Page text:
Judge Daryl Loomis is always grasping for that spear.
World-famed story of friendship and fury!
The lesser-known Greek legend of Damon and Pythias, though seemingly with the perfect setting for a little sword and sandal fun, is a tale of friendship, and that fact helps to prevent the story from really delivering the peplum goods we expect from the genre.
In the 4th Century BC, Damon (Guy Williams, Captain Sinbad) is a rogue and a respected student of the Pythagorean philosophy, which envisioned a world where all are brothers and friends. When Pythias (Don Burnett, Northwest Passage), a new member of the group from Athens, arrives in town, Damon takes Pythias under his wing and they quickly become inseparable friends. When Pythias is accused of conspiring against the government, the tyrant Dionysius I (Arnoldo Foó, The Trial) sentences him to death. In order to humiliate him and discredit the philosophy, though, he allows Pythius to return to his home to settle his affairs, but forces Damon to take his place and die if he doesn't return. While everyone thinks Pythias will bolt, Damon has faith that loyalty and friendship will win the day.
This Italian/American coproduction is quite possibly the least entertaining example of the genre that I've ever seen. There are peplum movies that are way cheaper and way worse, but at least they aren't dull. Damon and Pythias strips everything fun that the genre has to offer, leaving the classical setting, the bad dubbing, and not much else. This is a story about friends being friends. Isn't that nice? Personally, I prefer betrayal and treachery, and am left unimpressed with all the loyalty and friendly smiles.
Since there's absolutely no question about the story's outcome, the only excitement to be had is in the Romans chasing our heroes, and they really aren't very exciting. The scenes are shot far too close in to give any sense of scale (a good thing, really; the farther out they zoom, the cheaper the movie looks), and the characters get away far too easily for there to be much tension.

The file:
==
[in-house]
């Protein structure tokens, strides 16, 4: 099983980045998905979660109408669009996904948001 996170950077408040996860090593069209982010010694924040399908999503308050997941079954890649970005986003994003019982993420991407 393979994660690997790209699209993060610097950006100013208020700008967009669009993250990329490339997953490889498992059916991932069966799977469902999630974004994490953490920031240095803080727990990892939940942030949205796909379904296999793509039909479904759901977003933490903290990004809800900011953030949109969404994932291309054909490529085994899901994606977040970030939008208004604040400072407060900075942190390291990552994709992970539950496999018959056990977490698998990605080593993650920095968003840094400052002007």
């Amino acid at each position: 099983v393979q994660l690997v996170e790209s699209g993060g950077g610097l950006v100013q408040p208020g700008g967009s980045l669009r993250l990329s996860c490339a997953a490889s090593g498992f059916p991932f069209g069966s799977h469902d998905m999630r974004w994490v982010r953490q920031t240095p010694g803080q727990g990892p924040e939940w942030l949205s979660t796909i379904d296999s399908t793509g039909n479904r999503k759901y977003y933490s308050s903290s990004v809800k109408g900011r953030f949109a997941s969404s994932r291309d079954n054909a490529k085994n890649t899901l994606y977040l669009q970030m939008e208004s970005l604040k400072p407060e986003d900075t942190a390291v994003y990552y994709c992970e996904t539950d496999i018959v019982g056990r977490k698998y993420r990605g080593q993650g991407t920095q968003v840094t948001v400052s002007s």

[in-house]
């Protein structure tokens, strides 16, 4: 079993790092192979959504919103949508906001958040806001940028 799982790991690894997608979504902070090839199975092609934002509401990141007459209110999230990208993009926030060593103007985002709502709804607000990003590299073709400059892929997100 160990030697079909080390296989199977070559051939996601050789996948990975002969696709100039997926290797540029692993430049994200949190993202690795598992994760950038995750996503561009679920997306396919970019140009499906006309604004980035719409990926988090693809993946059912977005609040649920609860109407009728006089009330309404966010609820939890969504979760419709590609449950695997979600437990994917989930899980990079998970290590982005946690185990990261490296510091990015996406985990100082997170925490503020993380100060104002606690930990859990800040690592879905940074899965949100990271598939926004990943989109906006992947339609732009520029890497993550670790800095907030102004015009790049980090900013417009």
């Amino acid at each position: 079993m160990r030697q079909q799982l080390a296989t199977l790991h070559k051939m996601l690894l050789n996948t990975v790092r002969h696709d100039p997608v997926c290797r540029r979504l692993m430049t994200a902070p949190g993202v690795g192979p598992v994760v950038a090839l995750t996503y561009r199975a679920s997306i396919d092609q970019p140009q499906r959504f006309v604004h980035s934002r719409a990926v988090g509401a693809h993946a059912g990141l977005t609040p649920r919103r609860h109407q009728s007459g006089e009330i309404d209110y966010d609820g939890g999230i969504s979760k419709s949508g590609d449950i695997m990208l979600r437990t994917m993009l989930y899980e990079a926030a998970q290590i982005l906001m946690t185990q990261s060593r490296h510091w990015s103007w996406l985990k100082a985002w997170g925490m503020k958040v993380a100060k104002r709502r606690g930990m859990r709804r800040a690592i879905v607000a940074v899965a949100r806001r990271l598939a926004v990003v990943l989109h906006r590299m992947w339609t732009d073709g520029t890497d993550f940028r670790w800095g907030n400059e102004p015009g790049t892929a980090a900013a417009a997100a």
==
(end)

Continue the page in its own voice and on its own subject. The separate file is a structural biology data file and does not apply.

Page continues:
While the movie is consistently boring, director Curtis Bernhardt (Possessed) brings a veteran presence to the production, which turned into one of his final films. He knows how to hide the cheapness of the sets and gets a decent performance out of Guy Williams who, like every other time he appeared in a movie or on television, is only there for his handsome face, while Don Burnett just looks lost.
Really, there's just one thing that needs to be said about how it fails its genre. I don't remember seeing a single bare chest in Damon and Pythias, male or female, and that's just wrong. There's a certain standard of operation here, and this is one piece that I demand. Where are my half-dressed slaves? Just shameful.
Damon and Pythias receives the standard Warner Archive treatment, with a bare bones DVD and a minimum of restoration. The film has received a number of shoddy releases over the years and this, certainly, is the best of them, but that isn't saying a whole lot. The 1.66:1 anamorphic transfer is fairly clean. The colors are relatively full, black levels are generally deep, and there isn't too much damage, but there's still a fair bit of dirt on the print. The sound isn't quite as strong, with a mono track that is muddy with a constant, but small bit of background noise. No extras on the disc, but that's expected from the label.
If you're looking for a sword and sandal movie with a nice message and absolutely nothing objectionable to show to your young children, Damon and Pythias is worth a look. If, however, you're looking for peplum that fits the seedy definition you're used to, then you can most definitely take a pass.
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Scales of Justice
Studio: Warner Bros.
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